Moss Adams Voices

Kasey Woodard: Supporting Service

Kasey Woodard is a military spouse with two grandparents who are veterans of World War II. She helps the Veterans BRG acknowledge this year’s celebration of Veterans Day.

Kasey Woodard

Kasey Woodard, tax manager in Phoenix, started dating her husband, Karl, during college. Karl is a medical professional for the US Navy, and their family has been relocated three times. Karl is also required to leave home for extended periods and the family must manage without him. Kasey’s role as a military spouse has its challenges, but Moss Adams has provided flexibility in her schedule to manage her responsibilities when she’s parenting their four children alone. Kasey recently joined the Veterans BRG, and, on Veterans Day 2022, she discusses the needs of the veteran community.

Can you share what Veterans Day means to you and your family?

Karl’s grandfather served in the US military, and both of my grandfathers served during World War II, so we believe serving your country takes courage and sacrifice. It’s something to be proud of.

I get emotional thinking about my grandfathers fighting in World War II because it’s such a huge part of our world history. I always feel like I need to do more to honor them, including making sure my children know about their service, or giving back to the veteran community. That also means taking my citizenship seriously. We all should learn the meaning of Veterans Day, do what we can to take care of our country, and honor the sacrifices the veterans have made for us.

Kasey Woodard

Is that why you decided to get involved with the Veterans BRG?

Yes! My husband and I have met veterans from other branches who are discharged with injuries. He worries for them. They’ve spent so many years training and they may struggle to transition back to civilian life. Sometimes, those skills don’t easily translate to a civilian job and veterans can struggle to find employment.

I think that’s an important part of the Veterans BRG’s mission—to hire more veterans at Moss Adams. It’s been great to meet others at the firm who have served in the military, or maybe are in a similar situation to me as a military spouse. It’s reassuring to know there’s a community I can reach out to when I need it.

Can you talk about the challenges, or sacrifices, you’ve faced as a military spouse?

It’s obviously very different because my life isn’t on the line, but a military spouse signs up to be a supportive partner. There are times when I’m counting the days until my husband is back because I don’t know how much longer I can handle it on my own.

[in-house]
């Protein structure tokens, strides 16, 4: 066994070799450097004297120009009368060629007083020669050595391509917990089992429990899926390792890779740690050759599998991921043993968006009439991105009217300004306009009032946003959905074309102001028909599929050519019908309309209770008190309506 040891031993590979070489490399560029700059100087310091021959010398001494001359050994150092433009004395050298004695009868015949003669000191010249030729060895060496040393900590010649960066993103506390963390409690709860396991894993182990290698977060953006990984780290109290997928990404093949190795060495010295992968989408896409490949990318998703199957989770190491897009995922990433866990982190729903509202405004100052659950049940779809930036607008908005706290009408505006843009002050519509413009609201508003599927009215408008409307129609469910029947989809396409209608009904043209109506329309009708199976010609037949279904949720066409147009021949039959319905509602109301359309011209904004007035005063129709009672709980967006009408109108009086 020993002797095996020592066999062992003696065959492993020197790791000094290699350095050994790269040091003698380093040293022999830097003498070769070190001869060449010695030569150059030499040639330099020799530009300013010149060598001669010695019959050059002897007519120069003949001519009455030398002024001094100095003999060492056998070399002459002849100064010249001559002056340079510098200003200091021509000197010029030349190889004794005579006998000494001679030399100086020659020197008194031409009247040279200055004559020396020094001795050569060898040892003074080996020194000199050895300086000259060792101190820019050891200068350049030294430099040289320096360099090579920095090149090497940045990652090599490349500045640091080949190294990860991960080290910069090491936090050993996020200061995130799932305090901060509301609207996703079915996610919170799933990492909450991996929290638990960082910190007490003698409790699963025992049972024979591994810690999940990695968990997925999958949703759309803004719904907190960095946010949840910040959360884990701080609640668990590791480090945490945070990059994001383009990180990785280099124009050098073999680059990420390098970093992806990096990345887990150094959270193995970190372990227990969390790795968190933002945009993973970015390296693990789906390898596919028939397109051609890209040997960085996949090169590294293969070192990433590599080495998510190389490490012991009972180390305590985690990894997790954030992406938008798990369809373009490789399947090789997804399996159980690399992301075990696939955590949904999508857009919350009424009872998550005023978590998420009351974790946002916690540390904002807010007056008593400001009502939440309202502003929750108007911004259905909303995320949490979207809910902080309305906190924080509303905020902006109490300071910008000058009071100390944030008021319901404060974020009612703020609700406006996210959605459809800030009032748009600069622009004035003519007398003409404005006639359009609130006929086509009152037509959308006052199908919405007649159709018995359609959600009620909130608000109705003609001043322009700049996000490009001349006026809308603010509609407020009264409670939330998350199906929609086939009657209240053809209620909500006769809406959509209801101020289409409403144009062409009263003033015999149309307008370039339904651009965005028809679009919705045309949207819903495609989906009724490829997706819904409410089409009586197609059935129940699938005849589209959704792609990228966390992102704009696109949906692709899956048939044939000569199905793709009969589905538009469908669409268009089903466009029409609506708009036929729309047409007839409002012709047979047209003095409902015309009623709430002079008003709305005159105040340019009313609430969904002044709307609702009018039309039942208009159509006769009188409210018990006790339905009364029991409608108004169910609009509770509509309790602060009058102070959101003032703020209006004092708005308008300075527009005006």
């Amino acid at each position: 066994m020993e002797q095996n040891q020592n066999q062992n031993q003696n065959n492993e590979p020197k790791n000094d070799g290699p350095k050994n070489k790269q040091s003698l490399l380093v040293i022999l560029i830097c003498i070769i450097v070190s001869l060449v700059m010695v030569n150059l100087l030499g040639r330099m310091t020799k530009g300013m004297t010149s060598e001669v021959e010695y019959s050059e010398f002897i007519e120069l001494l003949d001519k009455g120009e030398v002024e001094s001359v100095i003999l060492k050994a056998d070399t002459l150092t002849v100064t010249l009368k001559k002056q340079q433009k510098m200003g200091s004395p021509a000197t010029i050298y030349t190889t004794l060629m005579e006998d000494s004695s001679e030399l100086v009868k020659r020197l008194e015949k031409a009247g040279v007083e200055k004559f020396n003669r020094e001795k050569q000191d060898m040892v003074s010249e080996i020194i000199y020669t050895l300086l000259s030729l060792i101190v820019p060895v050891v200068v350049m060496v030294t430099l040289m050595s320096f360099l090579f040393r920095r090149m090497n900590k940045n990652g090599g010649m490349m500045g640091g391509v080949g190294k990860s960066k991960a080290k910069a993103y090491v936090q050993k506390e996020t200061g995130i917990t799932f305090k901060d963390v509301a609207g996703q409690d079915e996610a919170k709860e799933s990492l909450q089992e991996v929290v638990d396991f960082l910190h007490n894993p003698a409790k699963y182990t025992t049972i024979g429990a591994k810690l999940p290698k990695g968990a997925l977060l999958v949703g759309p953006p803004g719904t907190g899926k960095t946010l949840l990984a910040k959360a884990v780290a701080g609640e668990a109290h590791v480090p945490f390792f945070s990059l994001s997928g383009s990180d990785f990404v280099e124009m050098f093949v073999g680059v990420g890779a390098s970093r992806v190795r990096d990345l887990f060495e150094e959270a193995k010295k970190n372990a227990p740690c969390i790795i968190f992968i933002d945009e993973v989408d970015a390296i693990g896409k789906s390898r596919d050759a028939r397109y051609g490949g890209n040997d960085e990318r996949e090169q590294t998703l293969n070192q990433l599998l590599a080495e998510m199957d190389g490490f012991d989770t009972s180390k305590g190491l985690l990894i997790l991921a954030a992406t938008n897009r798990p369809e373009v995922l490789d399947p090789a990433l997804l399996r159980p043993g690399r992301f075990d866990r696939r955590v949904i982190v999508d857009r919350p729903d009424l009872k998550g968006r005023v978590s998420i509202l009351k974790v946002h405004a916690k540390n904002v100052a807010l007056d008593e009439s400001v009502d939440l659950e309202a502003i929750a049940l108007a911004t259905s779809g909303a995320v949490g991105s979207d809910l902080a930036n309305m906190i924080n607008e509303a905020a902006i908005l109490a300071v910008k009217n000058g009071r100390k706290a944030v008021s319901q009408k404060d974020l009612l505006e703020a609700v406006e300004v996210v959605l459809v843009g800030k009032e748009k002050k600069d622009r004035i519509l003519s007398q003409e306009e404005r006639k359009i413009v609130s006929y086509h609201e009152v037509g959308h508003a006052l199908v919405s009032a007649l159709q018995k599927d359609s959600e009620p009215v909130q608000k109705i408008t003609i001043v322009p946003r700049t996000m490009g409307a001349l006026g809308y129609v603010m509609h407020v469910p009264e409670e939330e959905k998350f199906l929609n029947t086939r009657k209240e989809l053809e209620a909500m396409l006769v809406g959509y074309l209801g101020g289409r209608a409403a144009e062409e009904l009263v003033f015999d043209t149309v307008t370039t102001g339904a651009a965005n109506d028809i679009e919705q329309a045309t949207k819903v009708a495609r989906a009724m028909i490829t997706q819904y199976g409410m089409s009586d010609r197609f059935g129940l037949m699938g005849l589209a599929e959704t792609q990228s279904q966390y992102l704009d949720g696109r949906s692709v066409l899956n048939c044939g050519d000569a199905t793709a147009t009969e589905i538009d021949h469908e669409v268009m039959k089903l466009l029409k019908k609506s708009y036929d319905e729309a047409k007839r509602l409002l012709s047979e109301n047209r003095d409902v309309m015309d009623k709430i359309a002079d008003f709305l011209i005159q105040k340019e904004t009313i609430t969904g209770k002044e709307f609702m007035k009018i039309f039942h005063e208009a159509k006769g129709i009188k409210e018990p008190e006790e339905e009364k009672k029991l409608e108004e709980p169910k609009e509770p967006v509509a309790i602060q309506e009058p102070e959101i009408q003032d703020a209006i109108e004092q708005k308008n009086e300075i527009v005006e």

For example, there was a time I was parenting alone and felt totally overwhelmed. I said to myself that I couldn’t do it anymore, then that same night my son had a medical issue. Sometimes, Karl is unreachable or can only call me once a day. He’s great at supporting me from afar, reaching out to our parents to help when he’s unable to.

Still, it gets really hard. I sometimes think about how my grandmothers were at home living in fear while their husbands were overseas at war, which makes me worry about Karl being deployed. I know there’s that risk, but that fear is in the back of my mind. It’s not our reality right now. In the end, I realize how much more capable I am than I thought.

Kasey Woodard

How do your children experience your family’s lifestyle?

They run with it. There are cons to moving as often as we have, such as life upheaval, finding new doctors, meeting new people. One time we only had two weeks notice before a move, which was a whirlwind. The military coordinates it all, so our family is always up for the adventure.

I did mourn their childhoods at one point. I grew up in Spokane, Washington. My world was very small and I loved having the same friends all throughout school. Moving several times has meant my children have to make new friends. They don’t have lifelong friends, just new friends—always. It was hard to think they were missing out on what I had, but I had to remind myself that different doesn’t mean worse.

They’re happy children. They’re proud to have a parent in the US Navy. I’m sure it will benefit them in the long run.

Kasey Woodard

How has Moss Adams made the difference for you in your experience as a military spouse?

Personally, I’ve had a career advisor acknowledge that I was struggling to balance my work responsibilities with my responsibilities to my family. She helped me understand how to adjust my bandwidth, which made things more manageable for me in my career. Currently, I work on a reduced schedule. It’s helpful to know the firm supports me as a working mother.

Also, it’s so nice to have a community within the Veterans BRG. The firm has been doing a great job of educating us all about how to be more inclusive, and I think the trainings and external speakers have given me an opportunity to learn so much.

I’m still learning how we can be more dedicated toward the veteran community. Sometimes, it can feel like a lot or that we’re pulled in so many different directions to show up for everyone. So many veterans have seen terrible things and they don’t feel comfortable talking about it, but they struggle mentally and physically because of it. I do think we can do better to defeat the stigma of talking about these things so we’re aware of the mental toll our veterans take on from their service.

It’s hard to help everyone, but all we need to do is our part to keep the momentum. Maybe that’s learning something new or keeping veterans in mind when we vote. A little empathy and kindness can go a long way.

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